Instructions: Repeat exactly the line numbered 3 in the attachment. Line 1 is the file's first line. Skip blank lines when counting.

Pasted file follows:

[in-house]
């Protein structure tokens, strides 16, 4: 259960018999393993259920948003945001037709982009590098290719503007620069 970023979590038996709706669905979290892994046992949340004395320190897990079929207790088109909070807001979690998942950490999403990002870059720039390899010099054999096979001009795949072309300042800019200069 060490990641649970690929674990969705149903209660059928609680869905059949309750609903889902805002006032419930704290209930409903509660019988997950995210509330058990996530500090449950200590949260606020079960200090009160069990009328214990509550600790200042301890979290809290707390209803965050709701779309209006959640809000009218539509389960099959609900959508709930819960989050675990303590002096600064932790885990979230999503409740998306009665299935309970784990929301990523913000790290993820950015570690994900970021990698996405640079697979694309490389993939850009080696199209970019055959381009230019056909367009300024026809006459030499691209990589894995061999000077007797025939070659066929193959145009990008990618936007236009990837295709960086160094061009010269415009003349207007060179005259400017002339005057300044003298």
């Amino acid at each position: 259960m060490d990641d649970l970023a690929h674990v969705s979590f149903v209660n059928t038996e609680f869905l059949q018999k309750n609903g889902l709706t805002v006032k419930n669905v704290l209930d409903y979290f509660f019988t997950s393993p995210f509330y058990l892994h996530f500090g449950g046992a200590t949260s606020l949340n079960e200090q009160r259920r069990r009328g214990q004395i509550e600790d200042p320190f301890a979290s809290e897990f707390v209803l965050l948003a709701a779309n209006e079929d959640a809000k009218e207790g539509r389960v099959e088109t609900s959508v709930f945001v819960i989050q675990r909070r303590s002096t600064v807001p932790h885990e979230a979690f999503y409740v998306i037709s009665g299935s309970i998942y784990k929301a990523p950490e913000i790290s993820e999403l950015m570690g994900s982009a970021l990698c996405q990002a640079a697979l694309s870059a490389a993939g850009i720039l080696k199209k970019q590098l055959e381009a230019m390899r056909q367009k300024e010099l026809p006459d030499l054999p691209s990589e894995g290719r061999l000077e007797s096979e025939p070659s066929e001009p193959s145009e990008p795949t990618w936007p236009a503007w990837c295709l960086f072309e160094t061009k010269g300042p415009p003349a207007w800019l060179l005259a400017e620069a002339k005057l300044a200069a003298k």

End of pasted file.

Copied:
């Amino acid at each position: 259960m060490d990641d649970l970023a690929h674990v969705s979590f149903v209660n059928t038996e609680f869905l059949q018999k309750n609903g889902l709706t805002v006032k419930n669905v704290l209930d409903y979290f509660f019988t997950s393993p995210f509330y058990l892994h996530f500090g449950g046992a200590t949260s606020l949340n079960e200090q009160r259920r069990r009328g214990q004395i509550e600790d200042p320190f301890a979290s809290e897990f707390v209803l965050l948003a709701a779309n209006e079929d959640a809000k009218e207790g539509r389960v099959e088109t609900s959508v709930f945001v819960i989050q675990r909070r303590s002096t600064v807001p932790h885990e979230a979690f999503y409740v998306i037709s009665g299935s309970i998942y784990k929301a990523p950490e913000i790290s993820e999403l950015m570690g994900s982009a970021l990698c996405q990002a640079a697979l694309s870059a490389a993939g850009i720039l080696k199209k970019q590098l055959e381009a230019m390899r056909q367009k300024e010099l026809p006459d030499l054999p691209s990589e894995g290719r061999l000077e007797s096979e025939p070659s066929e001009p193959s145009e990008p795949t990618w936007p236009a503007w990837c295709l960086f072309e160094t061009k010269g300042p415009p003349a207007w800019l060179l005259a400017e620069a002339k005057l300044a200069a003298k």